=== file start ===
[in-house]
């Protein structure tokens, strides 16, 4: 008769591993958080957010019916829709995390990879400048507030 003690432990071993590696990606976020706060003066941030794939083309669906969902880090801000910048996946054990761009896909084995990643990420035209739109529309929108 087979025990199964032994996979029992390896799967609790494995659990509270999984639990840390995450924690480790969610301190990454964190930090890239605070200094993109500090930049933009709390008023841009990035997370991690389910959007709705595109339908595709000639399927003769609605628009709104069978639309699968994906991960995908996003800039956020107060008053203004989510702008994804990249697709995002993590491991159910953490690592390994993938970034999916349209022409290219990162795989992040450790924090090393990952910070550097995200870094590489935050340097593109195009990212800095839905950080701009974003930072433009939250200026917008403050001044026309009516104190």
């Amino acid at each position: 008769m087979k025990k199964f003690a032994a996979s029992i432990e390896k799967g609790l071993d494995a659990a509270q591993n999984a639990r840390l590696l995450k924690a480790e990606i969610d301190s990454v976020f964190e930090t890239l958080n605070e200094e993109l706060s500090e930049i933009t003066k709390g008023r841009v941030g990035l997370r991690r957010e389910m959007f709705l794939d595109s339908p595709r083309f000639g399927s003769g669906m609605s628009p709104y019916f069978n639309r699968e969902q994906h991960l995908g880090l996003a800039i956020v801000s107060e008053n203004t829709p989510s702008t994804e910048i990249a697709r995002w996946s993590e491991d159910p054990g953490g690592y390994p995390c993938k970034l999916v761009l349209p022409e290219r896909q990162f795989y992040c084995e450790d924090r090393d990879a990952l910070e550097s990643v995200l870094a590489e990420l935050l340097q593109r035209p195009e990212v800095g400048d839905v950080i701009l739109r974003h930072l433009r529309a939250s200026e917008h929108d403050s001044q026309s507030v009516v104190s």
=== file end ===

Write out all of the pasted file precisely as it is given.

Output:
[in-house]
């Protein structure tokens, strides 16, 4: 008769591993958080957010019916829709995390990879400048507030 003690432990071993590696990606976020706060003066941030794939083309669906969902880090801000910048996946054990761009896909084995990643990420035209739109529309929108 087979025990199964032994996979029992390896799967609790494995659990509270999984639990840390995450924690480790969610301190990454964190930090890239605070200094993109500090930049933009709390008023841009990035997370991690389910959007709705595109339908595709000639399927003769609605628009709104069978639309699968994906991960995908996003800039956020107060008053203004989510702008994804990249697709995002993590491991159910953490690592390994993938970034999916349209022409290219990162795989992040450790924090090393990952910070550097995200870094590489935050340097593109195009990212800095839905950080701009974003930072433009939250200026917008403050001044026309009516104190």
């Amino acid at each position: 008769m087979k025990k199964f003690a032994a996979s029992i432990e390896k799967g609790l071993d494995a659990a509270q591993n999984a639990r840390l590696l995450k924690a480790e990606i969610d301190s990454v976020f964190e930090t890239l958080n605070e200094e993109l706060s500090e930049i933009t003066k709390g008023r841009v941030g990035l997370r991690r957010e389910m959007f709705l794939d595109s339908p595709r083309f000639g399927s003769g669906m609605s628009p709104y019916f069978n639309r699968e969902q994906h991960l995908g880090l996003a800039i956020v801000s107060e008053n203004t829709p989510s702008t994804e910048i990249a697709r995002w996946s993590e491991d159910p054990g953490g690592y390994p995390c993938k970034l999916v761009l349209p022409e290219r896909q990162f795989y992040c084995e450790d924090r090393d990879a990952l910070e550097s990643v995200l870094a590489e990420l935050l340097q593109r035209p195009e990212v800095g400048d839905v950080i701009l739109r974003h930072l433009r529309a939250s200026e917008h929108d403050s001044q026309s507030v009516v104190s």